9. I used to see those Bolexes at garage sales quite often. I would laugh at them, because they looked like a teen-tiny television studio camera, with the square lens hood and top-mounted "mag". Now I wish I bought them for the $10 asking price!
  10. I wouldn't recommend the 310XL. The low-light shooting ability (f/1.0) is a handy trick, but the lens is soft. Plus, it is only 18 fps, doesn't have an interval timer, won't meter most stocks correctly, and doesn't have manual exposure. It does have Macro, but is very limited -- the viewfinder doesn't let you see the focus, so you have to measure the camera-to-subject distance using the attached handstrap as a tape measure.
  11. Why not shoot some Super 8 instead? Rather than bland, low resolution video with washed-out colours, you get a lovely film look with a number of aesthetic choices to explore: -- Bright, poppy colours and high contrast from reversal stocks like Ektachrome 64T (available directly from Kodak), Fuji Velvia or Kodak E100D (available from a custom loader like Spectra Film & Video). -- Lovely modern colours and great lattitude from Kodak's Vision2 200T or 500T stocks (available directly from Kodak). -- In the telecine (i.e. film-to-video transfer) you will have a lot of control, and can modify the look a thousand different ways. Decent Super 8 cameras offer the ability to shoot in ways that might be perfectly appropriate for flashback sequences -- off speed, like shooting 9 fps and then transferring to HD at 9 fps to get a dreamy quality. Or shoot slowmo -- many cameras offer slowmo between 32 and 60 fps. You could also modify a camera to shoot shutterless -- which gives a very dreamlike effect. Even if you simply shoot clean 24 fps Super 8 with a modern Vision 2 stock, Super 8 will give you a distinct texture and unique quality. It won't simply look like bad video. The other benefit to shooting Super 8 is that it will cut into 24p HD easily, because you can shoot 24 fps and have it transferred direct to harddrive in the video or HD format of your choice.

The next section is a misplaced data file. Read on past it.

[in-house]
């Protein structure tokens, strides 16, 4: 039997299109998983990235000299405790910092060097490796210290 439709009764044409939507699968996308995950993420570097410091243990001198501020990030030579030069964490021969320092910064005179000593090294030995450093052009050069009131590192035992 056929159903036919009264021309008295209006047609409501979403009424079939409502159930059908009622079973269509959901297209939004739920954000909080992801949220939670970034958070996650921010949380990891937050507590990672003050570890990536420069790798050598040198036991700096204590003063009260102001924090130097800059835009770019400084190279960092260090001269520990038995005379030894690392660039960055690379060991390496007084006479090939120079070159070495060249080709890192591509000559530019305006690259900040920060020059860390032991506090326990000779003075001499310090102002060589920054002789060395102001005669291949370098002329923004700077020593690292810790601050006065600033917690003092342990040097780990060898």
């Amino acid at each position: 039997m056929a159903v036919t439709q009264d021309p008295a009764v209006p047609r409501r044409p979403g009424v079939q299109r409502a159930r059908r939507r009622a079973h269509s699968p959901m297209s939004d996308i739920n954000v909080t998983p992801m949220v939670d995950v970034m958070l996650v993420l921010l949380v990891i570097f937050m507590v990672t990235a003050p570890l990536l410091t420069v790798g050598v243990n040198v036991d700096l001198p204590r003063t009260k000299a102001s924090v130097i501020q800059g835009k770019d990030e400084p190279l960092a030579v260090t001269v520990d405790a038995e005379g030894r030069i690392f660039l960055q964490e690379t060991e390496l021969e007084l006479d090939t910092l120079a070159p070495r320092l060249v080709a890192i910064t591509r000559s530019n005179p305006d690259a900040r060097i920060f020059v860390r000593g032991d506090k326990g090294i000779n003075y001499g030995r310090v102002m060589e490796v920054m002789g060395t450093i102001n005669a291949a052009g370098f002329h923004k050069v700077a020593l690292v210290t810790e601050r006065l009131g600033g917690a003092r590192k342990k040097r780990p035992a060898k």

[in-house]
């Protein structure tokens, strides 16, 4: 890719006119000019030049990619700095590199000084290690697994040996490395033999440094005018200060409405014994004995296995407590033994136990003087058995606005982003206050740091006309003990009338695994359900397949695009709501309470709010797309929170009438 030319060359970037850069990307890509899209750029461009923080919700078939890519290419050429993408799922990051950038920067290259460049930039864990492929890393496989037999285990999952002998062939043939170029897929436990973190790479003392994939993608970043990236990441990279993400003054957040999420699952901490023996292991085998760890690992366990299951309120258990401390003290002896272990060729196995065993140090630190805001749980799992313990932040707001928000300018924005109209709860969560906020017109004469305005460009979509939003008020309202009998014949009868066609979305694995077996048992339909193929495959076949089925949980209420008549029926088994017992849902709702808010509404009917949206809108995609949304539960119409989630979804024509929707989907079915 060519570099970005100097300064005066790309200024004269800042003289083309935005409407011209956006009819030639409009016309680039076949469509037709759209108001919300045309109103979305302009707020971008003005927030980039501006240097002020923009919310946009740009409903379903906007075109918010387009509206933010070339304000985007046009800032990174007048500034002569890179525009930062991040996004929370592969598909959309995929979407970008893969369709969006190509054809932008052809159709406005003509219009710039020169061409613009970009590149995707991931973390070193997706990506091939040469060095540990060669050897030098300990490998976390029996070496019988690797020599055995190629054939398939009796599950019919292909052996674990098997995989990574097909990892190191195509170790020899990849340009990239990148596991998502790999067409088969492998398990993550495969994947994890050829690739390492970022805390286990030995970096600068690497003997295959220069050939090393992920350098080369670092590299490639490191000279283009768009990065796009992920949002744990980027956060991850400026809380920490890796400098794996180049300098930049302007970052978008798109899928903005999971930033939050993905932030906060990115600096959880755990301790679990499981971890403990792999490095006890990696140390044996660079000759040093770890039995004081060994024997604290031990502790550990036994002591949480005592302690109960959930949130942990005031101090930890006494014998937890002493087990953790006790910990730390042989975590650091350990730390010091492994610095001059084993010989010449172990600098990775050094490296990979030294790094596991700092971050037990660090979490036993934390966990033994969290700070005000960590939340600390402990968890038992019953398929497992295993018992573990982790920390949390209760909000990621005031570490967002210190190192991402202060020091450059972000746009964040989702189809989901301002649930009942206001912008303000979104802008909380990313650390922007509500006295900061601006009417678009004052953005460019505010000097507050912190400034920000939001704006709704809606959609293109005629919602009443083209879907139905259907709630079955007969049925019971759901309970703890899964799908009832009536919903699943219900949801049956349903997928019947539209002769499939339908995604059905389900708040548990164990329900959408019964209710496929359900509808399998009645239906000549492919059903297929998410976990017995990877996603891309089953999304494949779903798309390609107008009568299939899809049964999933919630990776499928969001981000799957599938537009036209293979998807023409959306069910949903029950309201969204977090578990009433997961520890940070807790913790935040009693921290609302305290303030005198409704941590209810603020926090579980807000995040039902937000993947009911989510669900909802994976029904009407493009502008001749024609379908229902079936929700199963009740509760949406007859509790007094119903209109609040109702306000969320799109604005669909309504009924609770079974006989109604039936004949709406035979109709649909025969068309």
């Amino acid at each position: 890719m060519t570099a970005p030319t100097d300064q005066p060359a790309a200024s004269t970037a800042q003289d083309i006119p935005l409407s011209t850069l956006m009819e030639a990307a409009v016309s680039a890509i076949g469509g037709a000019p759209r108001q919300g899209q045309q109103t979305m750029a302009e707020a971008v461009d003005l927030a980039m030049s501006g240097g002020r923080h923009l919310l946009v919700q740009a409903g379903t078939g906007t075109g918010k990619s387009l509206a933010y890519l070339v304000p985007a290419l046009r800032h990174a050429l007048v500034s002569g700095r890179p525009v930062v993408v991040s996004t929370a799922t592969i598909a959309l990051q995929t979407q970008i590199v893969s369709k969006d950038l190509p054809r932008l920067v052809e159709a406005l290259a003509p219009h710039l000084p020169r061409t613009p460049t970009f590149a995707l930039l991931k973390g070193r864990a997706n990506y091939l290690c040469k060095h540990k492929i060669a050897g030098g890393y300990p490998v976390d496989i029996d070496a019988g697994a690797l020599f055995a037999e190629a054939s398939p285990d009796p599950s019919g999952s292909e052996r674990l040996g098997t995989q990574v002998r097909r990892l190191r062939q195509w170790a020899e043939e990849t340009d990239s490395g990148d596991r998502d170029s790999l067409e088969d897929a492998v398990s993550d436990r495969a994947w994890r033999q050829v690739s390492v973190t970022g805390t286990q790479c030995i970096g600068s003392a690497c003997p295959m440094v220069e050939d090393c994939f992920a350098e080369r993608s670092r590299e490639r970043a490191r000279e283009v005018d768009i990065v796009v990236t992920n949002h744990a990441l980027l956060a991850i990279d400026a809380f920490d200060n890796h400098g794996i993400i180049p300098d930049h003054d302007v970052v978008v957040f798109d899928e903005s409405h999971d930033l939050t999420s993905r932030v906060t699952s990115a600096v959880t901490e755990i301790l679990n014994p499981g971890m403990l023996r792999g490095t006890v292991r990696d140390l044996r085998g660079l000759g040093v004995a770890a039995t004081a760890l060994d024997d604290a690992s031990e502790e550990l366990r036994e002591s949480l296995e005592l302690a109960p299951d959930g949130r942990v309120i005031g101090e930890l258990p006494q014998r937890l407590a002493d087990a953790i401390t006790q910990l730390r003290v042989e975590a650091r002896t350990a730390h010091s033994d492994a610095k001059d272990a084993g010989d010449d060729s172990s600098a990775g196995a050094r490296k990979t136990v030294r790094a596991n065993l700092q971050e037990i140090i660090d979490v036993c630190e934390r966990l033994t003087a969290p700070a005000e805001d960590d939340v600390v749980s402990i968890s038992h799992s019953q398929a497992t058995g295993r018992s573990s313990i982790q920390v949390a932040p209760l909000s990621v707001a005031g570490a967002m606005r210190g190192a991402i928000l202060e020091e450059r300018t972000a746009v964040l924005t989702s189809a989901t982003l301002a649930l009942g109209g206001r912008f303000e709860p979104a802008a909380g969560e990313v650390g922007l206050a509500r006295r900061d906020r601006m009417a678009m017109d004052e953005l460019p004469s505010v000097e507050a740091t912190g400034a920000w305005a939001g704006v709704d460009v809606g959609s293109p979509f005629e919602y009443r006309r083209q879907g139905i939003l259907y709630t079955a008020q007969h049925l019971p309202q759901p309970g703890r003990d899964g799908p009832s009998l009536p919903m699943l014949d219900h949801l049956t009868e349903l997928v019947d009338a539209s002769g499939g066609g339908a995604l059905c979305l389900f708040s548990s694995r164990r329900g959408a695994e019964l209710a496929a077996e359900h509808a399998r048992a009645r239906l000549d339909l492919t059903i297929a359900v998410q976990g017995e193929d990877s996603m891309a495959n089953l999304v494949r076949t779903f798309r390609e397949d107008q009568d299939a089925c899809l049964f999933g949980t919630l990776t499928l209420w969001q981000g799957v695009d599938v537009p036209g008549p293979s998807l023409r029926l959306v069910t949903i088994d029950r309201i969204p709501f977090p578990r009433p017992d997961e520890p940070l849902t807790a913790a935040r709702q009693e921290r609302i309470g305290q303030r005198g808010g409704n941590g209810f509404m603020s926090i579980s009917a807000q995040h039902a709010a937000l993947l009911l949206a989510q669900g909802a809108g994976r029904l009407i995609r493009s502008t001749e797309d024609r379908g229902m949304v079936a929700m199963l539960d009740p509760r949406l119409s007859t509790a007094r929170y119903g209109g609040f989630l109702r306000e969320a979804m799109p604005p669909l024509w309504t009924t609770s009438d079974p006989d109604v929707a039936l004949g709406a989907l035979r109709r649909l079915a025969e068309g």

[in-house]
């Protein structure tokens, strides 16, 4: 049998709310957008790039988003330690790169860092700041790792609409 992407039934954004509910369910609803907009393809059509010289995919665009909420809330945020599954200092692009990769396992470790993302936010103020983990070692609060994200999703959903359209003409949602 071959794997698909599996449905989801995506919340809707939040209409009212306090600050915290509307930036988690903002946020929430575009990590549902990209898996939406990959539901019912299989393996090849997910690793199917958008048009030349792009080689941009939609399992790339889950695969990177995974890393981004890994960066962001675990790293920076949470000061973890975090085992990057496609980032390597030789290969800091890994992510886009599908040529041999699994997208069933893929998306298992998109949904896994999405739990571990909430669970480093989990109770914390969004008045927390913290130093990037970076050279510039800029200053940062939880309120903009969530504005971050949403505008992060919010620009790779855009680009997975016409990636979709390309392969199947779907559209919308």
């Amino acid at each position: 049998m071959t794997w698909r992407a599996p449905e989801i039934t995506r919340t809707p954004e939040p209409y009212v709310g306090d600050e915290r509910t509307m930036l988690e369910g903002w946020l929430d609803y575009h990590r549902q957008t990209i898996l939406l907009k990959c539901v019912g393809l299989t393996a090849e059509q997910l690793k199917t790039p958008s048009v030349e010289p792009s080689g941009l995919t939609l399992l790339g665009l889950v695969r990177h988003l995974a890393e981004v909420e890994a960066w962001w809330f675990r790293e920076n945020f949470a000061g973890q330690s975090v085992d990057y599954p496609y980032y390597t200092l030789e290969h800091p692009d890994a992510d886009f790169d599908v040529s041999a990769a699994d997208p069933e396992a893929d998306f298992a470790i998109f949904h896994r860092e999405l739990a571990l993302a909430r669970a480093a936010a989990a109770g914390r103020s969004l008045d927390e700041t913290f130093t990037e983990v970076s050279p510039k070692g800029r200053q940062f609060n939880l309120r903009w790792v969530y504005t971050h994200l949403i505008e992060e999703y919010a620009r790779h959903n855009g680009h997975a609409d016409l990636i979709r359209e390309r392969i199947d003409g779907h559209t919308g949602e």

12. The DVX audio section is very solid. I recorded location sound for a feature on it. Sounded great, no issues. I wouldn't use wireless to transmit your only location sound. It's not high enough fidelity, and you can get dropouts that will haunt you later. Better to put up with even a single XLR cable to your DVX. If you are hell-bent on recording dual-system sound, then use a good cheap portable recorder. You can often get really good deals on rental DAT machines. (Look into your local film co-op. Mine has DAT for $18/day, Nagra (analog) for $14/day, MiniDisc for $5/day.) Or you can buy your own: Marantz portable recorder with XLR inputs No matter what you use to record, sync shouldn't be an issue. None of the solutions listed above will have any audio drift, including the PD150. You simply need to be able to align picture and sound at the start of every take (hint: use an old-fashioned slate with a clapper). Even the Nagra, which is analog and doesn't have the benefits of digital timing, should be crystal-synched to deliver perfectly consistent recordings. Remember, it doesn't matter what frame rate, or sampling rate, or tape speed you record sound at. None of it will affect sync. The only key to maintaining sync is to ensure that the audio recording runs at the SAME speed, from beginning to end of every recording.
  13. I've only shot Tri-x with it so far, and projected it (sorry, no transfers.) The lens was nice and sharp. (I have heard others compliment the lens on the Movexoom 10 and 6, that's the main reason I was interested in buying one.) The exposure meter was very accurate, and manual exposure was simple. Shooting 9 fps, I could get a lovely low-light image (of course you need a variable-speed projector to achieve "normal" playback of any action.) The electronic controls are crisp and sturdily constructed. The only real drawback is that it doesn't automatically meter all the various stocks. You need to take your reading and compensate, or use a handheld meter.
  14. When I was looking to buy a AGFA Movexoom 10, I thought it was a handsome camera. Once I bought one and handled it... I think it's the best looking camera I've ever used! :D It's funny to say (as a pacifist) but this camera feels "weapons grade". The pistol grip feels quite -- pistolish. The black matte finish, the heavy metal construction, the metal knurled lens... And the modern electronic controls. This camera is now 30 years old, and feels like it was designed and built last year. Aside from the newest Beaulieus, this has to be the most "non-retro" Super 8 cam out there.
  15. IIRC, the Kodak's had a plastic drive gear that would simply disintegrate over time. I also inherited a Sears that was similarly "drive challenged." :(